How is it that this place went undiscovered for that long? The Wilcox family recently sold the ranch. At the same time, they called up the University of Utah Archeological Department, wanting to donate several thousand acres of the property in Range Creek for research. When asked why it would be donated for research, the Wilcox family explained there were thousands of ancient pit houses, granaries, and artifacts, with hundreds of panels of petroglyphs gracing the canyon walls that no one knew about. The family had kept it a secret to protect the property. Skeptics investigated and, sure enough, it was true. Archeologists estimate it will take years to identify and catalog all the ancient ruins and artifacts that Range Creek has been hiding up until now. The people who lived here (between 800 and 1300 A.D.) are referred to as Fremont Man, cousins to the Anasazi.
However, there is good news: Visitors staying at the Tavaputs Guest Ranch on top of the mountain can join a guided tour in a 4WD SUV and ride down through Range Creek to the old Wilcox ranch. The Jensens are the only private concessionaire licensed to take guests on guided vehicle tours into Range Creek--Jeanie Jensen, who conducts these tours, was born and raised on the old Wilcox Ranch (yep, she's a Wilcox).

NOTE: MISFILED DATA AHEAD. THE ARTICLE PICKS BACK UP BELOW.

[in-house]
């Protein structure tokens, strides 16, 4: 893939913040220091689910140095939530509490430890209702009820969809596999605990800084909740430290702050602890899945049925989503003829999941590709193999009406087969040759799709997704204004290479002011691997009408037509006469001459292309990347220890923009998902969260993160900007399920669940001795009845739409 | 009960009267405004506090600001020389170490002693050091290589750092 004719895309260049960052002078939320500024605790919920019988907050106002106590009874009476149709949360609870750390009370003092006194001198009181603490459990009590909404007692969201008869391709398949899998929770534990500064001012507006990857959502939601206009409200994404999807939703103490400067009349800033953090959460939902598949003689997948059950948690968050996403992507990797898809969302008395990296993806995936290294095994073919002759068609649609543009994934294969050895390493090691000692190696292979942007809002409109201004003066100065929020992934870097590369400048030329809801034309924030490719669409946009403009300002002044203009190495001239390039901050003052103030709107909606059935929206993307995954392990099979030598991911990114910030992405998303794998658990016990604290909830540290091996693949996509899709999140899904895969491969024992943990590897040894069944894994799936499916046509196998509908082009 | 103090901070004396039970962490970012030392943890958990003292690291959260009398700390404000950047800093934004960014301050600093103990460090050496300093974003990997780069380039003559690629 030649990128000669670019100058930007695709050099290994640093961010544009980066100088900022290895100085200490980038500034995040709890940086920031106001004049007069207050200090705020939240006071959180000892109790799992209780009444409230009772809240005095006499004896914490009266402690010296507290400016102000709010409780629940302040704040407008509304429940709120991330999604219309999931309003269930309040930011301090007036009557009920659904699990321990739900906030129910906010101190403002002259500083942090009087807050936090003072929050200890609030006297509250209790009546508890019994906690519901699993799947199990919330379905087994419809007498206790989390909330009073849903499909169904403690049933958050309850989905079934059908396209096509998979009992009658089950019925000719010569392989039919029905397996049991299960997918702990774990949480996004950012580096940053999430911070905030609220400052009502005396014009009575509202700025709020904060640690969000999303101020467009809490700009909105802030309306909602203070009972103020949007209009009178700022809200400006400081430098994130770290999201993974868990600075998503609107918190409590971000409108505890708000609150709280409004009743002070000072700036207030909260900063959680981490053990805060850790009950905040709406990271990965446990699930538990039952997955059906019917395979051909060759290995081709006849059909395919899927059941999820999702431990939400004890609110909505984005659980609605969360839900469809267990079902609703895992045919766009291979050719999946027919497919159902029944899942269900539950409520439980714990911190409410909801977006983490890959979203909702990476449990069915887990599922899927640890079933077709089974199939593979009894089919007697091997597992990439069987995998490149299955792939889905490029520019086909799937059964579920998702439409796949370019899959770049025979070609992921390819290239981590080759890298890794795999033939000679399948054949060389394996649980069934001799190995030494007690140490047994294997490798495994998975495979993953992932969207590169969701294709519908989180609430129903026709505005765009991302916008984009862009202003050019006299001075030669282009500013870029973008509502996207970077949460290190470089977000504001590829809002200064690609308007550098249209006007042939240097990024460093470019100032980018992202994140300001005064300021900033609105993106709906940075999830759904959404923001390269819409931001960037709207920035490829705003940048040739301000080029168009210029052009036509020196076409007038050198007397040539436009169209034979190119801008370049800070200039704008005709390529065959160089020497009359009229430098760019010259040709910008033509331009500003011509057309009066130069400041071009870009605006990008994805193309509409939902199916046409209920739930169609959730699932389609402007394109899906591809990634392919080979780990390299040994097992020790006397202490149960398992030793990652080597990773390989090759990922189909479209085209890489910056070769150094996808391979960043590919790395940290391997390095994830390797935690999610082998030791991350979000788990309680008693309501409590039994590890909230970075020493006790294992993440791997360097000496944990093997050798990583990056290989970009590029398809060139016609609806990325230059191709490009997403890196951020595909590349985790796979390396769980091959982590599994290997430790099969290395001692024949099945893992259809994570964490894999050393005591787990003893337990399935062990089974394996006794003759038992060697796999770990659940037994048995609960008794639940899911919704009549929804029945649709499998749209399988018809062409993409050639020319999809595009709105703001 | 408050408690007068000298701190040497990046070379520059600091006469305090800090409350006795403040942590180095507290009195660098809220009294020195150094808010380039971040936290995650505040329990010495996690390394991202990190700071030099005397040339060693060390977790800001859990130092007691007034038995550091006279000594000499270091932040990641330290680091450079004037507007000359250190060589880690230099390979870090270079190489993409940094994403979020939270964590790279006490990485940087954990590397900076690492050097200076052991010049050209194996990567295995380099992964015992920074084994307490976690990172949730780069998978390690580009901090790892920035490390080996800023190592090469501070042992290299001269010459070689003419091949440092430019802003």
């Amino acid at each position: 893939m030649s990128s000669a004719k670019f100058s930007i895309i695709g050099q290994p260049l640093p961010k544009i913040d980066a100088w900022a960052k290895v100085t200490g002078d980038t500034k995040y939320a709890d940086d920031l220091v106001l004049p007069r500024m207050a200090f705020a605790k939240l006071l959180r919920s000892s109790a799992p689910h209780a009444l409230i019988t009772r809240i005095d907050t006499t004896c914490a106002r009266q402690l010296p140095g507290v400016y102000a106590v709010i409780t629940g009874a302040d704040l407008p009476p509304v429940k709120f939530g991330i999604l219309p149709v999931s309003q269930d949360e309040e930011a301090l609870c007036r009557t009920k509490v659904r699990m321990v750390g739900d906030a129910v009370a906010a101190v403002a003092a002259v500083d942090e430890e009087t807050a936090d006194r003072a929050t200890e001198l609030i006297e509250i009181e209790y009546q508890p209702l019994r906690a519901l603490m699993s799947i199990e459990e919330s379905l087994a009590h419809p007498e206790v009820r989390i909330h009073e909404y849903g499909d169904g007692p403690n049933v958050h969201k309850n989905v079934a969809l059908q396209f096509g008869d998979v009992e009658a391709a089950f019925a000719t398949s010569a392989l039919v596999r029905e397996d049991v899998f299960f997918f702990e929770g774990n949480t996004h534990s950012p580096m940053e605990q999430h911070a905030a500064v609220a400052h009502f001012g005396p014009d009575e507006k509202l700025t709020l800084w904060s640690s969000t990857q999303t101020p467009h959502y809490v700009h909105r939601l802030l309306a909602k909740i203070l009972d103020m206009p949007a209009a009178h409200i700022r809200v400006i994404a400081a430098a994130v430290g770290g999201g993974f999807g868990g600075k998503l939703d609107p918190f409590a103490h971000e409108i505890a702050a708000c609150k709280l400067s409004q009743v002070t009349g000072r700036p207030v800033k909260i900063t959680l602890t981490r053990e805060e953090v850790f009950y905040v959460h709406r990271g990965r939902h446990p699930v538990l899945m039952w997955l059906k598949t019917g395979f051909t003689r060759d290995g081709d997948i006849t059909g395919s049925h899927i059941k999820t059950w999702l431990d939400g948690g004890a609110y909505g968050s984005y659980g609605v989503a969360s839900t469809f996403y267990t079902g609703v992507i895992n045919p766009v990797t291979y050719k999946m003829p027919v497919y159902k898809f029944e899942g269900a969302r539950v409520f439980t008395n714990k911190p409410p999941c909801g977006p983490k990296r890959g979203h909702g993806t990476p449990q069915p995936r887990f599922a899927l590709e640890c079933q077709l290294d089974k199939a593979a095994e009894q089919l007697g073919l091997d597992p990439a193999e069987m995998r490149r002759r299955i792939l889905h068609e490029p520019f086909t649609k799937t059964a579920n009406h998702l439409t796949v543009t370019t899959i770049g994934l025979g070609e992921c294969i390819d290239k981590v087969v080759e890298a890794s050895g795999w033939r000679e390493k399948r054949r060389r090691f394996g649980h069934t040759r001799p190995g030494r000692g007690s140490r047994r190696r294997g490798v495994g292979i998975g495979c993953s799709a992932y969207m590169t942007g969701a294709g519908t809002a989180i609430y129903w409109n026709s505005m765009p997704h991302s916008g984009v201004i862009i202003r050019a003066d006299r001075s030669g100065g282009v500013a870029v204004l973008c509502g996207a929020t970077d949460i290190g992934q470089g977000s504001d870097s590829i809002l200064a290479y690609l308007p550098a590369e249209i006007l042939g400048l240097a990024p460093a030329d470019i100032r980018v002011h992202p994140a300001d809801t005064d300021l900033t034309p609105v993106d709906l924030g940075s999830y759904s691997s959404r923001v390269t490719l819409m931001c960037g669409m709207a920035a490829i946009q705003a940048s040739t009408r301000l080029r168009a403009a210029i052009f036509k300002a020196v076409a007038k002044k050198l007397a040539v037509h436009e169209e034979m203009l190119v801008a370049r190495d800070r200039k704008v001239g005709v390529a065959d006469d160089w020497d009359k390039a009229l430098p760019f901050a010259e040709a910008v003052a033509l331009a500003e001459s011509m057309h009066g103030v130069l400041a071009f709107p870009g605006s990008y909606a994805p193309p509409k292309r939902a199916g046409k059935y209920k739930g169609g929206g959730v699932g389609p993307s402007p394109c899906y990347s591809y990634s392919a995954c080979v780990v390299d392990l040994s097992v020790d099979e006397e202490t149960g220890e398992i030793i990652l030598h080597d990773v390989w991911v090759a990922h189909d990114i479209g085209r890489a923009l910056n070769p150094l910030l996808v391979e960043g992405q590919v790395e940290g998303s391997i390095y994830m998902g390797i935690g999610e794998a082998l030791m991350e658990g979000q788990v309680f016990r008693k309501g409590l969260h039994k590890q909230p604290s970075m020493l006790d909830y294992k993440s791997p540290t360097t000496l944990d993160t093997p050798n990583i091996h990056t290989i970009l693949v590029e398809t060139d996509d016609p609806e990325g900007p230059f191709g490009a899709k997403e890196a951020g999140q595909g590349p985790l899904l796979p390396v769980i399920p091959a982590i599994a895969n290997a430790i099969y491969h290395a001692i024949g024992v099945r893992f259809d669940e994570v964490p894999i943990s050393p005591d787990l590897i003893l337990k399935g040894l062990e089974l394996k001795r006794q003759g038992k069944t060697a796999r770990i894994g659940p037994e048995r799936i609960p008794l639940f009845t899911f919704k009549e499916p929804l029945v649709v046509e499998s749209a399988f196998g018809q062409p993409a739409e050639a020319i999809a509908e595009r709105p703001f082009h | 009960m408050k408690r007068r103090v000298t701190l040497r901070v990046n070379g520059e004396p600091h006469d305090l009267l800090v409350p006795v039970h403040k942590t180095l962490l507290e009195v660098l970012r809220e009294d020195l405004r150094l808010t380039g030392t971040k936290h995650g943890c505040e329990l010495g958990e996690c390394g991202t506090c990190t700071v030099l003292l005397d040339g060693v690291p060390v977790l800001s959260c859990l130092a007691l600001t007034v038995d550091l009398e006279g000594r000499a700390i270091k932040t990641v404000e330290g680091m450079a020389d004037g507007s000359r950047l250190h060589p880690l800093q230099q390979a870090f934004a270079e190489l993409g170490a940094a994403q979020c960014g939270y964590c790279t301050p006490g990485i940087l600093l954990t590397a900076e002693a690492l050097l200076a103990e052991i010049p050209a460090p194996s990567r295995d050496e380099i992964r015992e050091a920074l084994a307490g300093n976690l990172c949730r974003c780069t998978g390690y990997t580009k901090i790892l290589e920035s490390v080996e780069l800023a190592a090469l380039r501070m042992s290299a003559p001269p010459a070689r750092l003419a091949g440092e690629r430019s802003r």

One of these tours takes a full day. Jeanie obtains all the necessary permits, and she and husband Butch pack plenty of cold drinks, snacks, and a gourmet picnic lunch that is later enjoyed under the huge cottonwood trees at the old Wilcox ranch house. After a cowboy breakfast at the lodge, you ride in a 4WD SUV down an old cattle trail to be met at the bottom by a park ranger who by law must tag along.